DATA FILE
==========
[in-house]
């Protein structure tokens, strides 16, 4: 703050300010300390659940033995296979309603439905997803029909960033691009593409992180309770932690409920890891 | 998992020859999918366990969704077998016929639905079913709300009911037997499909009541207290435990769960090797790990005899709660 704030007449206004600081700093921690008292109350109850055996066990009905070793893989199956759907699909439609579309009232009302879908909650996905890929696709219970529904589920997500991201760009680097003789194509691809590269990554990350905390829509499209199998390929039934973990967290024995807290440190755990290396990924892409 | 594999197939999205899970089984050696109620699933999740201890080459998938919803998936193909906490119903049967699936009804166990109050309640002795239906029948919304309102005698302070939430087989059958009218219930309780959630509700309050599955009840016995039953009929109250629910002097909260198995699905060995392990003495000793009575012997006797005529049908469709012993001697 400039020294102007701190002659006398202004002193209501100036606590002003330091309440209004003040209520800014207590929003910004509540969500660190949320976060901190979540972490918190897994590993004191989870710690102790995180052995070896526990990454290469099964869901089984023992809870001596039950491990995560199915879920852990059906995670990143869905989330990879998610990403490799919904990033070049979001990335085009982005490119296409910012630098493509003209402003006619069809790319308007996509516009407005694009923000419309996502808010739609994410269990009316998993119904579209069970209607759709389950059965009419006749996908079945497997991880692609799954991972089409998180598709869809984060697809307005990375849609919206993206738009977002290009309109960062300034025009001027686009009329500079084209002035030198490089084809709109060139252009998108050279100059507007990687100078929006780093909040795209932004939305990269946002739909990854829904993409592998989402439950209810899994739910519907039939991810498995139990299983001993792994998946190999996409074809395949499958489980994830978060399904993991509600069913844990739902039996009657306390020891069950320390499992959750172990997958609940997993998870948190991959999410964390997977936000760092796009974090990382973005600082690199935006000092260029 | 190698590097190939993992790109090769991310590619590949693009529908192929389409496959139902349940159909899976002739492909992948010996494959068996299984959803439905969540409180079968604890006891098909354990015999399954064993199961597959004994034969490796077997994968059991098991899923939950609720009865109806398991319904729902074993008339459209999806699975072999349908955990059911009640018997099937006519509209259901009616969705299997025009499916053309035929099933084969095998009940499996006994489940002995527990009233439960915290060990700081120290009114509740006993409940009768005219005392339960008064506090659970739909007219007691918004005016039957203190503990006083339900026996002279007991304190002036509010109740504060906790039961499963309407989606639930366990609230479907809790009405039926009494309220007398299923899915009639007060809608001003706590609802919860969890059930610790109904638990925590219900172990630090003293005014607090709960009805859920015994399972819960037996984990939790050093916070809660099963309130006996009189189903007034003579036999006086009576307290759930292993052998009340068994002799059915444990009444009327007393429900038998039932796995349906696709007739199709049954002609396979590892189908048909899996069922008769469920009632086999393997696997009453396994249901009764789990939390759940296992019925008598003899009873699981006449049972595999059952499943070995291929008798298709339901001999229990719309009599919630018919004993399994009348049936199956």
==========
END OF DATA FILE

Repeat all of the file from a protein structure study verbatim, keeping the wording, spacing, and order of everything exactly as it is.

[in-house]
């Protein structure tokens, strides 16, 4: 703050300010300390659940033995296979309603439905997803029909960033691009593409992180309770932690409920890891 | 998992020859999918366990969704077998016929639905079913709300009911037997499909009541207290435990769960090797790990005899709660 704030007449206004600081700093921690008292109350109850055996066990009905070793893989199956759907699909439609579309009232009302879908909650996905890929696709219970529904589920997500991201760009680097003789194509691809590269990554990350905390829509499209199998390929039934973990967290024995807290440190755990290396990924892409 | 594999197939999205899970089984050696109620699933999740201890080459998938919803998936193909906490119903049967699936009804166990109050309640002795239906029948919304309102005698302070939430087989059958009218219930309780959630509700309050599955009840016995039953009929109250629910002097909260198995699905060995392990003495000793009575012997006797005529049908469709012993001697 400039020294102007701190002659006398202004002193209501100036606590002003330091309440209004003040209520800014207590929003910004509540969500660190949320976060901190979540972490918190897994590993004191989870710690102790995180052995070896526990990454290469099964869901089984023992809870001596039950491990995560199915879920852990059906995670990143869905989330990879998610990403490799919904990033070049979001990335085009982005490119296409910012630098493509003209402003006619069809790319308007996509516009407005694009923000419309996502808010739609994410269990009316998993119904579209069970209607759709389950059965009419006749996908079945497997991880692609799954991972089409998180598709869809984060697809307005990375849609919206993206738009977002290009309109960062300034025009001027686009009329500079084209002035030198490089084809709109060139252009998108050279100059507007990687100078929006780093909040795209932004939305990269946002739909990854829904993409592998989402439950209810899994739910519907039939991810498995139990299983001993792994998946190999996409074809395949499958489980994830978060399904993991509600069913844990739902039996009657306390020891069950320390499992959750172990997958609940997993998870948190991959999410964390997977936000760092796009974090990382973005600082690199935006000092260029 | 190698590097190939993992790109090769991310590619590949693009529908192929389409496959139902349940159909899976002739492909992948010996494959068996299984959803439905969540409180079968604890006891098909354990015999399954064993199961597959004994034969490796077997994968059991098991899923939950609720009865109806398991319904729902074993008339459209999806699975072999349908955990059911009640018997099937006519509209259901009616969705299997025009499916053309035929099933084969095998009940499996006994489940002995527990009233439960915290060990700081120290009114509740006993409940009768005219005392339960008064506090659970739909007219007691918004005016039957203190503990006083339900026996002279007991304190002036509010109740504060906790039961499963309407989606639930366990609230479907809790009405039926009494309220007398299923899915009639007060809608001003706590609802919860969890059930610790109904638990925590219900172990630090003293005014607090709960009805859920015994399972819960037996984990939790050093916070809660099963309130006996009189189903007034003579036999006086009576307290759930292993052998009340068994002799059915444990009444009327007393429900038998039932796995349906696709007739199709049954002609396979590892189908048909899996069922008769469920009632086999393997696997009453396994249901009764789990939390759940296992019925008598003899009873699981006449049972595999059952499943070995291929008798298709339901001999229990719309009599919630018919004993399994009348049936199956």